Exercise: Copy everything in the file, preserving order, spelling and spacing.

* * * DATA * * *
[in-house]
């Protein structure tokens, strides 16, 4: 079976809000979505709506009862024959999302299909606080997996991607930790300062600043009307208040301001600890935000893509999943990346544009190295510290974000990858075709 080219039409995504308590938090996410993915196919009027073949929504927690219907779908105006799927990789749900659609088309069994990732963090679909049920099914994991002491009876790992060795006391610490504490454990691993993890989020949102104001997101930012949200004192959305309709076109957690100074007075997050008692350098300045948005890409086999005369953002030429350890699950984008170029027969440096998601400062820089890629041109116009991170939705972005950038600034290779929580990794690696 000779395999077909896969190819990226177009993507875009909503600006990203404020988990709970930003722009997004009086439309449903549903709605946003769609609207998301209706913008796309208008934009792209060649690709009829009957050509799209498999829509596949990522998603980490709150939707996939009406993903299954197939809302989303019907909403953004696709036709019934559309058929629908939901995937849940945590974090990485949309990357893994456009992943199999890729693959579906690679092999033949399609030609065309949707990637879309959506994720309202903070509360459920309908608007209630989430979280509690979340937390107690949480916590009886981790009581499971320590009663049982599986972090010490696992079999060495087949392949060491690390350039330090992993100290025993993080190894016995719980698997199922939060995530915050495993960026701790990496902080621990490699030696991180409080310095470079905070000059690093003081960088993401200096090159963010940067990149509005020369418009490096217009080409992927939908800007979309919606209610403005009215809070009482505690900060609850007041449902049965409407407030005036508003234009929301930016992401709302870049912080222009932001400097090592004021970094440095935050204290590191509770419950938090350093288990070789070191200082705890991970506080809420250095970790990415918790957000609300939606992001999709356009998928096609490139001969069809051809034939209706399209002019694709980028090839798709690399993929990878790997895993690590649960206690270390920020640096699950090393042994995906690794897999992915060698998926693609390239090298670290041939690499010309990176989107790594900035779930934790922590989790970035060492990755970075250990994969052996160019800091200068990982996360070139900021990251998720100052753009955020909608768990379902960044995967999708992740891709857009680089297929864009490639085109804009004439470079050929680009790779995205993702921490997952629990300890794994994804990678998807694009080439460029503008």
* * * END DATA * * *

[in-house]
């Protein structure tokens, strides 16, 4: 079976809000979505709506009862024959999302299909606080997996991607930790300062600043009307208040301001600890935000893509999943990346544009190295510290974000990858075709 080219039409995504308590938090996410993915196919009027073949929504927690219907779908105006799927990789749900659609088309069994990732963090679909049920099914994991002491009876790992060795006391610490504490454990691993993890989020949102104001997101930012949200004192959305309709076109957690100074007075997050008692350098300045948005890409086999005369953002030429350890699950984008170029027969440096998601400062820089890629041109116009991170939705972005950038600034290779929580990794690696 000779395999077909896969190819990226177009993507875009909503600006990203404020988990709970930003722009997004009086439309449903549903709605946003769609609207998301209706913008796309208008934009792209060649690709009829009957050509799209498999829509596949990522998603980490709150939707996939009406993903299954197939809302989303019907909403953004696709036709019934559309058929629908939901995937849940945590974090990485949309990357893994456009992943199999890729693959579906690679092999033949399609030609065309949707990637879309959506994720309202903070509360459920309908608007209630989430979280509690979340937390107690949480916590009886981790009581499971320590009663049982599986972090010490696992079999060495087949392949060491690390350039330090992993100290025993993080190894016995719980698997199922939060995530915050495993960026701790990496902080621990490699030696991180409080310095470079905070000059690093003081960088993401200096090159963010940067990149509005020369418009490096217009080409992927939908800007979309919606209610403005009215809070009482505690900060609850007041449902049965409407407030005036508003234009929301930016992401709302870049912080222009932001400097090592004021970094440095935050204290590191509770419950938090350093288990070789070191200082705890991970506080809420250095970790990415918790957000609300939606992001999709356009998928096609490139001969069809051809034939209706399209002019694709980028090839798709690399993929990878790997895993690590649960206690270390920020640096699950090393042994995906690794897999992915060698998926693609390239090298670290041939690499010309990176989107790594900035779930934790922590989790970035060492990755970075250990994969052996160019800091200068990982996360070139900021990251998720100052753009955020909608768990379902960044995967999708992740891709857009680089297929864009490639085109804009004439470079050929680009790779995205993702921490997952629990300890794994994804990678998807694009080439460029503008």